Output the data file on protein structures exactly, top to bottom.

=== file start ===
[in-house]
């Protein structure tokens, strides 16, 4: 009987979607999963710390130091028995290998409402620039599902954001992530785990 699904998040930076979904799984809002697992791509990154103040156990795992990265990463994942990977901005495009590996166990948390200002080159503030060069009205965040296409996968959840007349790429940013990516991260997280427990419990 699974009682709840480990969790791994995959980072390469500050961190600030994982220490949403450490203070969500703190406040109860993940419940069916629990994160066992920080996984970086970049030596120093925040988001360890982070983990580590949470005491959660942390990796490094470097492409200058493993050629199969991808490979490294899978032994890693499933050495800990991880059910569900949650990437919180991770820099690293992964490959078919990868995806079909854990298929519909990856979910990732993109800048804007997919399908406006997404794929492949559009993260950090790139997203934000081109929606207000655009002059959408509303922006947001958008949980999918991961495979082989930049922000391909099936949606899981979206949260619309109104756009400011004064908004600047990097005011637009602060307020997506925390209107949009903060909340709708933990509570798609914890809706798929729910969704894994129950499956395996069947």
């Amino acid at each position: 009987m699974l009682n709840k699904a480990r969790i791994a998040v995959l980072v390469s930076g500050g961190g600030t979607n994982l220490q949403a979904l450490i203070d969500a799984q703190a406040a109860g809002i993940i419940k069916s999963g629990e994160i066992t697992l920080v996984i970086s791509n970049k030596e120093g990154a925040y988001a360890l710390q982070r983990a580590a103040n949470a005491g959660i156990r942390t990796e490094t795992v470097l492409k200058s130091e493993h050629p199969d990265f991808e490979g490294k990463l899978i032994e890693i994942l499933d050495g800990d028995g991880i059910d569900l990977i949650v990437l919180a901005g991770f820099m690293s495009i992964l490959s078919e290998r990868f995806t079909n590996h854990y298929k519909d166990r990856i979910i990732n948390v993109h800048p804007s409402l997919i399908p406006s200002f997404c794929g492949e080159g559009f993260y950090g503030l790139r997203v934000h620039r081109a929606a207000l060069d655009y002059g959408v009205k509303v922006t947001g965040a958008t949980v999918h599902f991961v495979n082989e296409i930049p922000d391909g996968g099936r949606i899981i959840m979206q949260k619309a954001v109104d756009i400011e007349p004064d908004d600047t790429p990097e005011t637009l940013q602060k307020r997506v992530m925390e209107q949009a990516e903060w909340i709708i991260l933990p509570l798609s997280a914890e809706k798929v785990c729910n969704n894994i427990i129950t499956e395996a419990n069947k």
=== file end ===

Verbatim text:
[in-house]
């Protein structure tokens, strides 16, 4: 009987979607999963710390130091028995290998409402620039599902954001992530785990 699904998040930076979904799984809002697992791509990154103040156990795992990265990463994942990977901005495009590996166990948390200002080159503030060069009205965040296409996968959840007349790429940013990516991260997280427990419990 699974009682709840480990969790791994995959980072390469500050961190600030994982220490949403450490203070969500703190406040109860993940419940069916629990994160066992920080996984970086970049030596120093925040988001360890982070983990580590949470005491959660942390990796490094470097492409200058493993050629199969991808490979490294899978032994890693499933050495800990991880059910569900949650990437919180991770820099690293992964490959078919990868995806079909854990298929519909990856979910990732993109800048804007997919399908406006997404794929492949559009993260950090790139997203934000081109929606207000655009002059959408509303922006947001958008949980999918991961495979082989930049922000391909099936949606899981979206949260619309109104756009400011004064908004600047990097005011637009602060307020997506925390209107949009903060909340709708933990509570798609914890809706798929729910969704894994129950499956395996069947």
């Amino acid at each position: 009987m699974l009682n709840k699904a480990r969790i791994a998040v995959l980072v390469s930076g500050g961190g600030t979607n994982l220490q949403a979904l450490i203070d969500a799984q703190a406040a109860g809002i993940i419940k069916s999963g629990e994160i066992t697992l920080v996984i970086s791509n970049k030596e120093g990154a925040y988001a360890l710390q982070r983990a580590a103040n949470a005491g959660i156990r942390t990796e490094t795992v470097l492409k200058s130091e493993h050629p199969d990265f991808e490979g490294k990463l899978i032994e890693i994942l499933d050495g800990d028995g991880i059910d569900l990977i949650v990437l919180a901005g991770f820099m690293s495009i992964l490959s078919e290998r990868f995806t079909n590996h854990y298929k519909d166990r990856i979910i990732n948390v993109h800048p804007s409402l997919i399908p406006s200002f997404c794929g492949e080159g559009f993260y950090g503030l790139r997203v934000h620039r081109a929606a207000l060069d655009y002059g959408v009205k509303v922006t947001g965040a958008t949980v999918h599902f991961v495979n082989e296409i930049p922000d391909g996968g099936r949606i899981i959840m979206q949260k619309a954001v109104d756009i400011e007349p004064d908004d600047t790429p990097e005011t637009l940013q602060k307020r997506v992530m925390e209107q949009a990516e903060w909340i709708i991260l933990p509570l798609s997280a914890e809706k798929v785990c729910n969704n894994i427990i129950t499956e395996a419990n069947k």